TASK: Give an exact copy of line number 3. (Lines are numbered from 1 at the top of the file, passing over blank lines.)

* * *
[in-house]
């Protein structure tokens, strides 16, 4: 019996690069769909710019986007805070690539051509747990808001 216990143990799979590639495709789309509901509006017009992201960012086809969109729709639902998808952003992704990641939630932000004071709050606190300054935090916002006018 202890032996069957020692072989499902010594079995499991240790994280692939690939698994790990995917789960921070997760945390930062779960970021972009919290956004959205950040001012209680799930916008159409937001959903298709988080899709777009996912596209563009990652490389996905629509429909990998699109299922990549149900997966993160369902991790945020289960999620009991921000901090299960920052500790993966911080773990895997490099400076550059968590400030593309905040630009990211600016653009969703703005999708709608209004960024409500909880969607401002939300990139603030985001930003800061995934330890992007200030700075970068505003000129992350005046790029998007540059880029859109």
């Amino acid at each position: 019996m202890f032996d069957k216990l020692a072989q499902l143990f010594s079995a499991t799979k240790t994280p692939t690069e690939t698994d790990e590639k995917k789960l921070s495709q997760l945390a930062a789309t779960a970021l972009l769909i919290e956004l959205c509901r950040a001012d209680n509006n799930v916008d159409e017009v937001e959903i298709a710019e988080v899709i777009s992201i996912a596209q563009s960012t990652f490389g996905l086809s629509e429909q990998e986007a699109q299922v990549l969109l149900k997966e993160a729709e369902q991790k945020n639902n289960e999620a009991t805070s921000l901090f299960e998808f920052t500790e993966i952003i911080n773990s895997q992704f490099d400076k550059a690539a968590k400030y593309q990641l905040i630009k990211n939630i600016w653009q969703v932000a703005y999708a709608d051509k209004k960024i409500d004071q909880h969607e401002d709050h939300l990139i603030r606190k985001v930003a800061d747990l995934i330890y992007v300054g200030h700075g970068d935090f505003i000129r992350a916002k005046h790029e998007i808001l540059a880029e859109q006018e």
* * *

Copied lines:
């Amino acid at each position: 019996m202890f032996d069957k216990l020692a072989q499902l143990f010594s079995a499991t799979k240790t994280p692939t690069e690939t698994d790990e590639k995917k789960l921070s495709q997760l945390a930062a789309t779960a970021l972009l769909i919290e956004l959205c509901r950040a001012d209680n509006n799930v916008d159409e017009v937001e959903i298709a710019e988080v899709i777009s992201i996912a596209q563009s960012t990652f490389g996905l086809s629509e429909q990998e986007a699109q299922v990549l969109l149900k997966e993160a729709e369902q991790k945020n639902n289960e999620a009991t805070s921000l901090f299960e998808f920052t500790e993966i952003i911080n773990s895997q992704f490099d400076k550059a690539a968590k400030y593309q990641l905040i630009k990211n939630i600016w653009q969703v932000a703005y999708a709608d051509k209004k960024i409500d004071q909880h969607e401002d709050h939300l990139i603030r606190k985001v930003a800061d747990l995934i330890y992007v300054g200030h700075g970068d935090f505003i000129r992350a916002k005046h790029e998007i808001l540059a880029e859109q006018e």